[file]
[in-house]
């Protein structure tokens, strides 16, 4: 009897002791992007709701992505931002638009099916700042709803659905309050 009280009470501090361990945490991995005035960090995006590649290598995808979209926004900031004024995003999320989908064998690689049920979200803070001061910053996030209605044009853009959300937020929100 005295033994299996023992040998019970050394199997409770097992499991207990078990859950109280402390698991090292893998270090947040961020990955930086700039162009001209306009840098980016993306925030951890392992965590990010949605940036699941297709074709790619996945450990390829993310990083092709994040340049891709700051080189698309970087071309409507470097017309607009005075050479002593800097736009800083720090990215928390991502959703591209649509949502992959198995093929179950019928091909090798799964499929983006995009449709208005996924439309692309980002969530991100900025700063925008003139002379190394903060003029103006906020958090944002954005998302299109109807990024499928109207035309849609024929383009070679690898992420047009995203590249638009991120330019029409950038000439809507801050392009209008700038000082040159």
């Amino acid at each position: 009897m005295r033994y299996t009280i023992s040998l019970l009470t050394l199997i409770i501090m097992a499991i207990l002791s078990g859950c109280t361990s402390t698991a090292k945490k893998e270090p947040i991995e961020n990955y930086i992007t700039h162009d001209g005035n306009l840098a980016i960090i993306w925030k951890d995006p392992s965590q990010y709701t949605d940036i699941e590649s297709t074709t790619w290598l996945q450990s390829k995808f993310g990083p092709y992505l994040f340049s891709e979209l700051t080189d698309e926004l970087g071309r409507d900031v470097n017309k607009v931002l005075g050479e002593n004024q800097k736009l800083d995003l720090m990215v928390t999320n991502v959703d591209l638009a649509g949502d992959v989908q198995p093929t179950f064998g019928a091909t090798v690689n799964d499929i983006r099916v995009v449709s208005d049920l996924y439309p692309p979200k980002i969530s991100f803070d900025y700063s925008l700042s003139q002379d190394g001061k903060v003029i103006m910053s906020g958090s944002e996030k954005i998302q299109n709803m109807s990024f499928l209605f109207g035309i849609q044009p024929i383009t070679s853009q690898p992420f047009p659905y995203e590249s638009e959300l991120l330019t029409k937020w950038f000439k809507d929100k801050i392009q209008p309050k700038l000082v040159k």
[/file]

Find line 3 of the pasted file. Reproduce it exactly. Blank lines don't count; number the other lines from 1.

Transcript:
């Amino acid at each position: 009897m005295r033994y299996t009280i023992s040998l019970l009470t050394l199997i409770i501090m097992a499991i207990l002791s078990g859950c109280t361990s402390t698991a090292k945490k893998e270090p947040i991995e961020n990955y930086i992007t700039h162009d001209g005035n306009l840098a980016i960090i993306w925030k951890d995006p392992s965590q990010y709701t949605d940036i699941e590649s297709t074709t790619w290598l996945q450990s390829k995808f993310g990083p092709y992505l994040f340049s891709e979209l700051t080189d698309e926004l970087g071309r409507d900031v470097n017309k607009v931002l005075g050479e002593n004024q800097k736009l800083d995003l720090m990215v928390t999320n991502v959703d591209l638009a649509g949502d992959v989908q198995p093929t179950f064998g019928a091909t090798v690689n799964d499929i983006r099916v995009v449709s208005d049920l996924y439309p692309p979200k980002i969530s991100f803070d900025y700063s925008l700042s003139q002379d190394g001061k903060v003029i103006m910053s906020g958090s944002e996030k954005i998302q299109n709803m109807s990024f499928l209605f109207g035309i849609q044009p024929i383009t070679s853009q690898p992420f047009p659905y995203e590249s638009e959300l991120l330019t029409k937020w950038f000439k809507d929100k801050i392009q209008p309050k700038l000082v040159k």